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This article identifies two different senses in which the concept of ‘community’ can be seen to underpin the norm of vocal participation in democratic politics. The first is a broadly liberal view of community – traceable to Alexis de Tocqueville – that promotes active, vocal, and autonomous citizens and acts as a buffer between the state and the individual. A second broadly conservative view of community in the writings, for example, of Edmund Burke and T.S. Eliot treats community as organic, passive, and largely silent. It valorizes habit and habitual relationships as supporting political life through obedience to the law and respect for authority. While these two traditions stand apart, what is striking about both views of community is the one point about which both agree: citizens' sense of community is in decline within liberal democracies today. Thus silence and silent majorities are problematic to both traditions, albeit for different reasons.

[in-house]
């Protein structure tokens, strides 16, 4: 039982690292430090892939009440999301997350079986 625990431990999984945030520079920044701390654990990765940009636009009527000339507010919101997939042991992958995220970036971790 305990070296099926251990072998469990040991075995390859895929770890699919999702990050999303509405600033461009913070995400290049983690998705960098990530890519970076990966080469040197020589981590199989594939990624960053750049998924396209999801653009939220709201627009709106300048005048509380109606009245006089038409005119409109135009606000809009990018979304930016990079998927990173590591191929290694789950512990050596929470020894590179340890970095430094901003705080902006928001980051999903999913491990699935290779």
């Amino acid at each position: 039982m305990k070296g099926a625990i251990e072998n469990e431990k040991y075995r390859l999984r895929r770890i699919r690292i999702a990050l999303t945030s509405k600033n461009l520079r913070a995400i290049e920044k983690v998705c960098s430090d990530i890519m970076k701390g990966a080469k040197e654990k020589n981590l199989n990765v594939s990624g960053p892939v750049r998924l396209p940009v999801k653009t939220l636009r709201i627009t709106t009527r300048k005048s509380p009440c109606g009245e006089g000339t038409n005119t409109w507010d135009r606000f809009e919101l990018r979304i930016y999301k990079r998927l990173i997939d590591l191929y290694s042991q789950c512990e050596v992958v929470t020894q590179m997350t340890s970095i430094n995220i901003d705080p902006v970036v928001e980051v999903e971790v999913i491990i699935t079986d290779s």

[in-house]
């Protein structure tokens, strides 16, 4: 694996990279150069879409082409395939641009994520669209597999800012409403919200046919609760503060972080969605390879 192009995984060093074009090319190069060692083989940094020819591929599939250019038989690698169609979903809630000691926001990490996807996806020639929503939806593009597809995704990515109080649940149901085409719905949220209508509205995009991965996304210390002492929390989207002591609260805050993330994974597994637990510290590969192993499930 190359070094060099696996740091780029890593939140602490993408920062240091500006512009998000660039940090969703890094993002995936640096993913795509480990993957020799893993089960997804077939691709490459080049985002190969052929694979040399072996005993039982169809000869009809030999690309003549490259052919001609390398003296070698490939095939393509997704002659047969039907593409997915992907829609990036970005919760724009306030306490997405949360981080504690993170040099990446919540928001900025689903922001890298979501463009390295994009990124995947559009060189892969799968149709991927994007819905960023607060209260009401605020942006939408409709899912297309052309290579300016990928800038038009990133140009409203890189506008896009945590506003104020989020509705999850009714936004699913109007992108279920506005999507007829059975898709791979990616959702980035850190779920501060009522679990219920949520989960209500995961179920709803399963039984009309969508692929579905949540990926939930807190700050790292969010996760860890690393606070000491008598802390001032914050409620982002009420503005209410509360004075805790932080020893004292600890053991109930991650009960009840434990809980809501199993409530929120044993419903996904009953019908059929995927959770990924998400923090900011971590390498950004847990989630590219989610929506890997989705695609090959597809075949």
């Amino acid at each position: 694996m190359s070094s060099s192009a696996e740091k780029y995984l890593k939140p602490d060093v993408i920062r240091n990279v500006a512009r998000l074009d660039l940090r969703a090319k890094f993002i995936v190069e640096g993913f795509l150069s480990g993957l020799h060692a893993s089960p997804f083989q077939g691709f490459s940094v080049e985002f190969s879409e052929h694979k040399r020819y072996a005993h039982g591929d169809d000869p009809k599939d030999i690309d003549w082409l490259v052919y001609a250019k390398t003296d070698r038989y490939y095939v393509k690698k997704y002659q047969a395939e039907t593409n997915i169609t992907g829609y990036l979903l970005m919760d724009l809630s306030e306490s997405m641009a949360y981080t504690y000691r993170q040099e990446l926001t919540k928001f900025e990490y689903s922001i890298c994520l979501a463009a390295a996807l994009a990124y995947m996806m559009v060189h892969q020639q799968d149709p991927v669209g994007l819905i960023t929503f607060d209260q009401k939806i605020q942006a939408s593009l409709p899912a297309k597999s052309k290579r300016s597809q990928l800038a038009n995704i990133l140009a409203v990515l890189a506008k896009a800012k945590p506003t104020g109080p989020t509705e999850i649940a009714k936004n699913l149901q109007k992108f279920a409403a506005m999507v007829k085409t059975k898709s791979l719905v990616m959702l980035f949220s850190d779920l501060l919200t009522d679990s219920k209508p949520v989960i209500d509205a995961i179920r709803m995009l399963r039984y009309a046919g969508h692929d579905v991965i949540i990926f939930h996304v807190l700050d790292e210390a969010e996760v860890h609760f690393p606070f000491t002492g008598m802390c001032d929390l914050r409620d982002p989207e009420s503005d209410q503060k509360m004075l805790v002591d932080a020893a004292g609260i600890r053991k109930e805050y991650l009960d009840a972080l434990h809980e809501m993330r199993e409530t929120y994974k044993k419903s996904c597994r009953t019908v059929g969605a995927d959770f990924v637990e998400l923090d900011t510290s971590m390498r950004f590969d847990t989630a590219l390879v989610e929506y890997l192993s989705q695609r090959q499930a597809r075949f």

Institute for Religion, Politics, and Society

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Journal Article

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